- My first pitch went OK, but the agent declined on two counts. 1) Vampires—they’re not selling now and 2) No Hollywood ending.
- My second pitch session went even better, the agent in question saying that my pitch might be one of the best she’d heard all conference—but she still wasn’t interested—for the same reasons (Vampires, non-Hollywood ending).
- As I’m committed to my book and me loves me some vampires, I don’t think I’ll change anything at this point. My belief is when I find the right agent and the timing is right, my book will sell—or I may self publish. Note: I’ve intentionally excluded the names of the agents I pitched to. I neither wish to promote nor disparage them in any way. I’m sure they are both good at their jobs and have good, financial-based reasons for why they choose to work with whom they work with. I wish them all the best.
For people who know me, they already know the contest was the highlight of the conference for me. I entered the “1 page” contest in three writing categories—and came away with three prizes. I was both shocked and pleased! I won Genre Fiction (1st prize), Flash Fiction (1st prize), and Poetry (3rd prize). All 3 of my pieces will be published in the 2016 Midwest Prairie Review.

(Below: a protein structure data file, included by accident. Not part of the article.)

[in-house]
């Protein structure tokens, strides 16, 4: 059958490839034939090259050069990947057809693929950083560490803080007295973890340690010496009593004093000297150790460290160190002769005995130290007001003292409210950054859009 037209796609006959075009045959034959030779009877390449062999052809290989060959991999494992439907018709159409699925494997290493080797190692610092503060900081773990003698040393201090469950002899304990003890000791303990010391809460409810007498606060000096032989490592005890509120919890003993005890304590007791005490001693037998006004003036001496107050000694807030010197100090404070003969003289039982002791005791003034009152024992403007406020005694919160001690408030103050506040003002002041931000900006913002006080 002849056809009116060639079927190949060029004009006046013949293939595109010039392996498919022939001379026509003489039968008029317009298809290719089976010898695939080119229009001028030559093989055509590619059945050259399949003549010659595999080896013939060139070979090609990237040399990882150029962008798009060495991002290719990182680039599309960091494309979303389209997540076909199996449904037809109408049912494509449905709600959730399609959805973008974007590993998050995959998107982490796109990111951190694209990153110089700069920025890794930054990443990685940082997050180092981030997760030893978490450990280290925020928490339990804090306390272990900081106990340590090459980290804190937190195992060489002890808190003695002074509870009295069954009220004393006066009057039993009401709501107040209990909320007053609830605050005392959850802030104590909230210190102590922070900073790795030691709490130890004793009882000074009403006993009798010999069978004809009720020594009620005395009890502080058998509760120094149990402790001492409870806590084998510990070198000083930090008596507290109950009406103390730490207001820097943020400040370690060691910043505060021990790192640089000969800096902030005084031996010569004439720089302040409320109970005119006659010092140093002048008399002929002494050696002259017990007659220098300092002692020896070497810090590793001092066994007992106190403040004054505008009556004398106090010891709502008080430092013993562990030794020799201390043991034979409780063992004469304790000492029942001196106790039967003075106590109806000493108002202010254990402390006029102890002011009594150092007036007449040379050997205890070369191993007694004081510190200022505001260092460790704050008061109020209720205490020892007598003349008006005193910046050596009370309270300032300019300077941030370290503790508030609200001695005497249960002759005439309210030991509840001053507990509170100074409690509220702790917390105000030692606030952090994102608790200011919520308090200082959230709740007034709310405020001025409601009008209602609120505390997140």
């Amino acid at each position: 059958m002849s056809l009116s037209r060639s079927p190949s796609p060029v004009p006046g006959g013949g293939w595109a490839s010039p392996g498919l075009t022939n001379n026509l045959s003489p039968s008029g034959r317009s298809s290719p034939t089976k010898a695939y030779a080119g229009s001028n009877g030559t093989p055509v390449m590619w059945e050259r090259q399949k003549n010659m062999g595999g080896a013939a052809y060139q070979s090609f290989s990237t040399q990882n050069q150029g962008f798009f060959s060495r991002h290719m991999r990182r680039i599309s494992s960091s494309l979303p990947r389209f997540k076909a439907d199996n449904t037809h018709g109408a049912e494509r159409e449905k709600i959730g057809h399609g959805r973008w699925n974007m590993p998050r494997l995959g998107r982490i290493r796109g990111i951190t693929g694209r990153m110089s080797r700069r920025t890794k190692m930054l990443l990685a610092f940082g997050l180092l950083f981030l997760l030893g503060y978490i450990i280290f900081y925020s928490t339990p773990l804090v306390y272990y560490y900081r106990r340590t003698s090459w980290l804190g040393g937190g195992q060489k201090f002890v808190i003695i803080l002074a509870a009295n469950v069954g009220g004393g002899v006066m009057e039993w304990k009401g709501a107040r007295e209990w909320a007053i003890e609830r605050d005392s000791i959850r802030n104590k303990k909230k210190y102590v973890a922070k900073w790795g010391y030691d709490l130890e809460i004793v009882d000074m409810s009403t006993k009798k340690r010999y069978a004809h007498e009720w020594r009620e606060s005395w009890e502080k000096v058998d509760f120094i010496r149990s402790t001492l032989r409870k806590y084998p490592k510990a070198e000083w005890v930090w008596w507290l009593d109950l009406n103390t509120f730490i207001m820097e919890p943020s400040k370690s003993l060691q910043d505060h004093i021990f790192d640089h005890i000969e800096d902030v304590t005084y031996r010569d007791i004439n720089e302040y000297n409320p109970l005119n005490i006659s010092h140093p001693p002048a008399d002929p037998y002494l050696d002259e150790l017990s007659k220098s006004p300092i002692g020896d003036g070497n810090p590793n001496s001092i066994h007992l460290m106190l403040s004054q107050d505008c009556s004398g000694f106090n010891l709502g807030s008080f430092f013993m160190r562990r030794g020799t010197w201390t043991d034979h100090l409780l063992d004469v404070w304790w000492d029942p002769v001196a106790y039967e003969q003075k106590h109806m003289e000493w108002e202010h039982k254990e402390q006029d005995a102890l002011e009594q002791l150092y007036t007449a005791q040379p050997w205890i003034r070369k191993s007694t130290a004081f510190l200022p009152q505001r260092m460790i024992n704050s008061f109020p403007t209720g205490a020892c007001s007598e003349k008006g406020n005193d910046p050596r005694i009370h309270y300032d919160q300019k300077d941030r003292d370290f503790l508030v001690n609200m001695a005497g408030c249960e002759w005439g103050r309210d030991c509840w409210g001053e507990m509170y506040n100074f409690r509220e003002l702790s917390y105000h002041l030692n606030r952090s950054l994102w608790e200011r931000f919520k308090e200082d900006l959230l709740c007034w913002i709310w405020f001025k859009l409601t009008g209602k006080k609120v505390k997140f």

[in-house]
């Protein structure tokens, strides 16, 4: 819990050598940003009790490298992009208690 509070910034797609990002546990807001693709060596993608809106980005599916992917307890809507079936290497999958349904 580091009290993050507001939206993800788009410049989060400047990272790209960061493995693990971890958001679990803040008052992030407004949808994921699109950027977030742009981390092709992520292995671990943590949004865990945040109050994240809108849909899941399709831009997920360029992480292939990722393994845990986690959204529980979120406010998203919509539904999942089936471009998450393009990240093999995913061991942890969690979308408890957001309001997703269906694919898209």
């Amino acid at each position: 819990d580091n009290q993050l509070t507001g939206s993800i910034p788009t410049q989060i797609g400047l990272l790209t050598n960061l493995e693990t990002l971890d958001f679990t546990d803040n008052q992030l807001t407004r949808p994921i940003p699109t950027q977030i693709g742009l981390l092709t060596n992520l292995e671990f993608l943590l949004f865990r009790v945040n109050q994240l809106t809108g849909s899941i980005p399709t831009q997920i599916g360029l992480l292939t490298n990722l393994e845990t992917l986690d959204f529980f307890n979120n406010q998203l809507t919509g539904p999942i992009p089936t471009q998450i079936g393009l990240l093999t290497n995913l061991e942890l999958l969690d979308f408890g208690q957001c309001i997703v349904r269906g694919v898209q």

My take-away: Contest rule! And if you don’t enter it, you can’t win.
Biggest Personal Learning
I heard it said over and over again in different ways throughout the conference, but to summarize: If you are driven to write a certain story, write it! Write what you love.
I hope you’ve enjoyed my recap.
Keep on writing! Oh, and POWER TO THE VAMPIRES!
Disclaimer: This post is for informational and educational purposes only.